Previous post Next post

Defining Ordered Individualism

The fundamental social phenomenon is the division of labor and its counterpart human cooperation.

- Ludwig Von Mises, Human Action, p. 151

People in the mainstream think of economics as a way for others to feed their greed. Either that or their eyes glaze over when libertarians start to talk about things like capitalism, private property rights, the money supply, or interest rates. However, at the foundation of all these things is something everyone agrees is important, human cooperation. Mises’ quote succinctly yet beautifully teaches that the ideas of cooperation in society and economics are connected.

Also, found in Mises’ quote are the competing ideas of individualism and collectivism. On one hand, it teaches the importance of individual specialization by mentioning the division of labor. On the other hand, the existence of human cooperation means no one is an island to themselves. For people to live a happy and healthy life they need both, meaningful connections to others and for others to value their uniqueness. Following neither individualism nor collectivism accomplishes those goals, but Ordered Individualism does.

Like any kind of individualism, Ordered Individualism starts with the individual. Society is a large group and made up of other subgroups like cities, races, and nations. But the group isn’t the thing that acts. Groups don’t think. Individuals within these groups do the thinking and acting. Mises makes this point well:

That there are nations, states, and churches, that there is social cooperation under the division of labor, becomes discernible only in the actions of certain individuals. Nobody ever perceived a nation without perceiving its members. In this sense one may say that a social collective comes into being through the actions of individuals. That does not mean that the individual is temporally antecedent. It merely means that definite actions of individuals constitute the collective.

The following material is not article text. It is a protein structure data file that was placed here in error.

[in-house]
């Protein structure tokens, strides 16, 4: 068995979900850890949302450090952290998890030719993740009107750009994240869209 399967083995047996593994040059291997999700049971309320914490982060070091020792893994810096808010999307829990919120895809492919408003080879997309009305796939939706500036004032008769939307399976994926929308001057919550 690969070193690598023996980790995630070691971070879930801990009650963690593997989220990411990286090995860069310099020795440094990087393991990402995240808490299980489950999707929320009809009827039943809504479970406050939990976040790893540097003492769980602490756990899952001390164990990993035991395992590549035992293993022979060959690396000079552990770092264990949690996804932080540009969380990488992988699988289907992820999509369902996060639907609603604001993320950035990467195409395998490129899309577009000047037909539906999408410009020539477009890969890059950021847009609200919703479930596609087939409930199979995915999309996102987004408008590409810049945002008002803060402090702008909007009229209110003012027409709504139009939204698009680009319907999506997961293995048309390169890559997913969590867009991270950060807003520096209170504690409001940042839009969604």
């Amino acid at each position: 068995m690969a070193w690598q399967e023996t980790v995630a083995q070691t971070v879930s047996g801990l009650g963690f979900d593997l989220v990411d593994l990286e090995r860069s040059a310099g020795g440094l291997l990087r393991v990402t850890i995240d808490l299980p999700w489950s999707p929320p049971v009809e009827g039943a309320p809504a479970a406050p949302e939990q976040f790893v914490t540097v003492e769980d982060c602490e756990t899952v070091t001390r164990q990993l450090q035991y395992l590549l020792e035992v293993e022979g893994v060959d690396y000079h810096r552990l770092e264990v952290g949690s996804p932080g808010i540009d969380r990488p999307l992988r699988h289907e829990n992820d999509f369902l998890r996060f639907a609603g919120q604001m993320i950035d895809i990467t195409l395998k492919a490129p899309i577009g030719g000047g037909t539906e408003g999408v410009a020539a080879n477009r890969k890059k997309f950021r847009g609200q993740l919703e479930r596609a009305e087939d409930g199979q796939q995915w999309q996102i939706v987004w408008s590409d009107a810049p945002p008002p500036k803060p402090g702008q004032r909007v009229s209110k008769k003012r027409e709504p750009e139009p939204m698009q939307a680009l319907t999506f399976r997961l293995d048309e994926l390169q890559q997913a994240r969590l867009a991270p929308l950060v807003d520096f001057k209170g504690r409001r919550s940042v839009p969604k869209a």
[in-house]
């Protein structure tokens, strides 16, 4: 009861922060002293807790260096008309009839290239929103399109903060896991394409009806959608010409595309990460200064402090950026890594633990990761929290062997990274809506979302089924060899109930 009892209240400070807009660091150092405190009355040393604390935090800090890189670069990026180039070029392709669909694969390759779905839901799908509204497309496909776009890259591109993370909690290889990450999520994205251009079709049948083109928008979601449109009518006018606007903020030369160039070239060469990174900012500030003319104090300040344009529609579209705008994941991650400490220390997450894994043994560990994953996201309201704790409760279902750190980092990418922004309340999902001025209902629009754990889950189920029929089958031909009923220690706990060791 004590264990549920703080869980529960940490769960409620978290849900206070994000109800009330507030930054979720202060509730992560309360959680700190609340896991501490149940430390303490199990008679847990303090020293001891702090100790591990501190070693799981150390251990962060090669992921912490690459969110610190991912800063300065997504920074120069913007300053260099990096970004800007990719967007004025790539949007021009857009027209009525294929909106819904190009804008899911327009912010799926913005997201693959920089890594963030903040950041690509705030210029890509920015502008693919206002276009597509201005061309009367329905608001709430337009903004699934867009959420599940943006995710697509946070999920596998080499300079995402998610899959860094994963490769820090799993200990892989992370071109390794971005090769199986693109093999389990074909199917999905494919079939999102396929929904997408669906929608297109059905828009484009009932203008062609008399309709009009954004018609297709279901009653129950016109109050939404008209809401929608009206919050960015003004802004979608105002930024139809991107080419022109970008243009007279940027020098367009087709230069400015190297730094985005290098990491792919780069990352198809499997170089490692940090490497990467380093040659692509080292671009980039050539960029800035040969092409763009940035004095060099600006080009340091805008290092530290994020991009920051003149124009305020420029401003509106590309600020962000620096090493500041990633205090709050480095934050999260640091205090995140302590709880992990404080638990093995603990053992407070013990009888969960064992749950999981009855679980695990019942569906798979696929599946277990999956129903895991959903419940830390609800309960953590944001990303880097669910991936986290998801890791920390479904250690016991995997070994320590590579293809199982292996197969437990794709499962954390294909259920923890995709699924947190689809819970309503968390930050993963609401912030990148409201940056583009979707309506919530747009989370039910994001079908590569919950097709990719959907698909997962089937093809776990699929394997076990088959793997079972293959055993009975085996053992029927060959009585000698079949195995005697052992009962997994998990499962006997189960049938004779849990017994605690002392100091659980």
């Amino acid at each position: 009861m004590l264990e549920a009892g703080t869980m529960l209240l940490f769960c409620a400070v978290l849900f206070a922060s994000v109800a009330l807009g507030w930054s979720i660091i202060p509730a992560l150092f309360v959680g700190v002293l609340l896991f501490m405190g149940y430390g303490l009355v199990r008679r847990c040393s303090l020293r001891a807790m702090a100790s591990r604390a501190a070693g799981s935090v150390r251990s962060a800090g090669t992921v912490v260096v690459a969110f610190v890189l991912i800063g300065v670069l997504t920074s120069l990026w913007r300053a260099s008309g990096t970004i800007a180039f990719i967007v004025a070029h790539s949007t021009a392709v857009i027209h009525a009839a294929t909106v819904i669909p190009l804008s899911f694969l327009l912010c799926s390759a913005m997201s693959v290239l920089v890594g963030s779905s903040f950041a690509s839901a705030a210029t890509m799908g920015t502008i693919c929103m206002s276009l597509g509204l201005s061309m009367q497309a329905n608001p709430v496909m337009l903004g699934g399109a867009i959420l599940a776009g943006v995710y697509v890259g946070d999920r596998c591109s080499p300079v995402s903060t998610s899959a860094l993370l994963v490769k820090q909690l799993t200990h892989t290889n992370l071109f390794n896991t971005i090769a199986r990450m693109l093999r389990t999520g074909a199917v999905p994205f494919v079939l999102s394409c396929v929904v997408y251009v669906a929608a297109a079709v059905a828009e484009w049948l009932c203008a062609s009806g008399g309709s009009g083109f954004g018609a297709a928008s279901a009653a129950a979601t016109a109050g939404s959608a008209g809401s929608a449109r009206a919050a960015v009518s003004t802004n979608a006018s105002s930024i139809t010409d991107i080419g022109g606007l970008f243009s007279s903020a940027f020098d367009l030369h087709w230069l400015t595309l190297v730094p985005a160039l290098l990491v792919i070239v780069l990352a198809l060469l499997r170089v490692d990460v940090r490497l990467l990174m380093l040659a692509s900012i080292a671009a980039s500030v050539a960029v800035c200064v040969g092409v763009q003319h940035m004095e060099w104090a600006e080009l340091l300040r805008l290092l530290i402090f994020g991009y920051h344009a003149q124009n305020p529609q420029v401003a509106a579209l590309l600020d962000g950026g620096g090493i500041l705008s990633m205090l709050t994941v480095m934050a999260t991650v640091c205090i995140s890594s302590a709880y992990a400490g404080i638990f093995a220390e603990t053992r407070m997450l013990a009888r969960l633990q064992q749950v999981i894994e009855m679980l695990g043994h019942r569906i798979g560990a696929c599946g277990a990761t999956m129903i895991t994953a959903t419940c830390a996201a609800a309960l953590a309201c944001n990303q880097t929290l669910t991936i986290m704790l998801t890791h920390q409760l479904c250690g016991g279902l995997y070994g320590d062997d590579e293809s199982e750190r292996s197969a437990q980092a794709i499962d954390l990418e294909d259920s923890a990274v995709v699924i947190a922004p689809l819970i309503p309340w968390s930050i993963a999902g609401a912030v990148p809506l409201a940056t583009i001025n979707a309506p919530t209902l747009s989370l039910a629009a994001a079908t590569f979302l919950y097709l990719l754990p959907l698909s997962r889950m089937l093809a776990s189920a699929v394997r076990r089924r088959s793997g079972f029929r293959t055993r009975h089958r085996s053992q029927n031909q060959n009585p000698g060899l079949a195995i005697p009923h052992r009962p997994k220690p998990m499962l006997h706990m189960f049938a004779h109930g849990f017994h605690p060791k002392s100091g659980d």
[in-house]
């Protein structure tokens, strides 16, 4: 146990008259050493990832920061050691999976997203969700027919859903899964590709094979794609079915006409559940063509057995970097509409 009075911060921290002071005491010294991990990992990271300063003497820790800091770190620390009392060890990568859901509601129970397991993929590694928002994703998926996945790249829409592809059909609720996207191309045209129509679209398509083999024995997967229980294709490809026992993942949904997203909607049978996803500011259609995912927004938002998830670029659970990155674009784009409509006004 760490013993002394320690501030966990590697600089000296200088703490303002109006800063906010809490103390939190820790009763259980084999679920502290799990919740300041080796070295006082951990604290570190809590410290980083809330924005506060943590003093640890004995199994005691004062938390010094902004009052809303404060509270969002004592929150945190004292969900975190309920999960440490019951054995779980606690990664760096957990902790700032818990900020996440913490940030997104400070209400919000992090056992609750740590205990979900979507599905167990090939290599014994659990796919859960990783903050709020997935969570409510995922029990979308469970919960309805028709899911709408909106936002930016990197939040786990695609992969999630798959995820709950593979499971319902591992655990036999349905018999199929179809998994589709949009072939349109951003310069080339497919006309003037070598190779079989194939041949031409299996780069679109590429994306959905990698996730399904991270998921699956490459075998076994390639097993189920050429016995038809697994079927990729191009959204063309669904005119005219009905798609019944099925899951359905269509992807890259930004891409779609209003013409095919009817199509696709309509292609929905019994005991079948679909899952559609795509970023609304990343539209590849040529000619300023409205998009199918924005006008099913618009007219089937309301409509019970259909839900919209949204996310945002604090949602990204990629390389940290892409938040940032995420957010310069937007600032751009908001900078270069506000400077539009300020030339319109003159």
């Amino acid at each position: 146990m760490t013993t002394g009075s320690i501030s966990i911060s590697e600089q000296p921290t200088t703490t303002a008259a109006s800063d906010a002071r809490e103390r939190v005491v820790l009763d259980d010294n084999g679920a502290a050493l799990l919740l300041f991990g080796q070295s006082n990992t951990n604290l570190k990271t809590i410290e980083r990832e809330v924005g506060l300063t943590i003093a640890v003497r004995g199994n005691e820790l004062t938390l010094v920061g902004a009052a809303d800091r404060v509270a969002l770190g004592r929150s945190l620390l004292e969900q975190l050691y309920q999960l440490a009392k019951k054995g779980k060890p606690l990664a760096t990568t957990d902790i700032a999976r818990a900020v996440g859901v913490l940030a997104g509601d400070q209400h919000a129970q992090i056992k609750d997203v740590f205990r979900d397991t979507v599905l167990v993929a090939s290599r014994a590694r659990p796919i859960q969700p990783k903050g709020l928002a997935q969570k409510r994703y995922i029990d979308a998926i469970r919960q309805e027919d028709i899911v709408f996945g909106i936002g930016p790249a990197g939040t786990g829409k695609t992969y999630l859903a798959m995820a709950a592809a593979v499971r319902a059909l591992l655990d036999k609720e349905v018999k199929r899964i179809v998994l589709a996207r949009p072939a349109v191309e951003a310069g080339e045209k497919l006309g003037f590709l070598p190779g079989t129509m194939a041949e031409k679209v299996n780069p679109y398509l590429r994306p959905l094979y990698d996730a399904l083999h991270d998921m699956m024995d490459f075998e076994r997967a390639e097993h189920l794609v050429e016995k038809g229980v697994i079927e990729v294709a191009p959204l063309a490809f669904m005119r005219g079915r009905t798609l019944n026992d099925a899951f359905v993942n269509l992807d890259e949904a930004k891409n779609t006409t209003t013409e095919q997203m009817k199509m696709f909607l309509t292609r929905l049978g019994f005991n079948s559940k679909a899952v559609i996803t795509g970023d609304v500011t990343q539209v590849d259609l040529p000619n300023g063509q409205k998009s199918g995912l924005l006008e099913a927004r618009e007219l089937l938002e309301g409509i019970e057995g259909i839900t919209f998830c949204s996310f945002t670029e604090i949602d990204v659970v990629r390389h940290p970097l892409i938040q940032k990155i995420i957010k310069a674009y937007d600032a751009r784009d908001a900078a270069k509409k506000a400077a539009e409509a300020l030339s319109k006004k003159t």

Schaeffer Agrees with Mises

Mises approaches the subject from a secular, materialist perspective, but religious scholars make the same observations. Take the quote below from Christian philosopher Francis Schaeffer for example:

What they are in their thought world determines how they act. This is true of their value systems and it is true of their creativity. It is true of their corporate actions, such as political decisions, and it is true of their personal lives. The results of their thought world flow through their fingers from their tongues into the external world. This is true of Michelangelo’s chisel, and it is true of a dictator’s sword.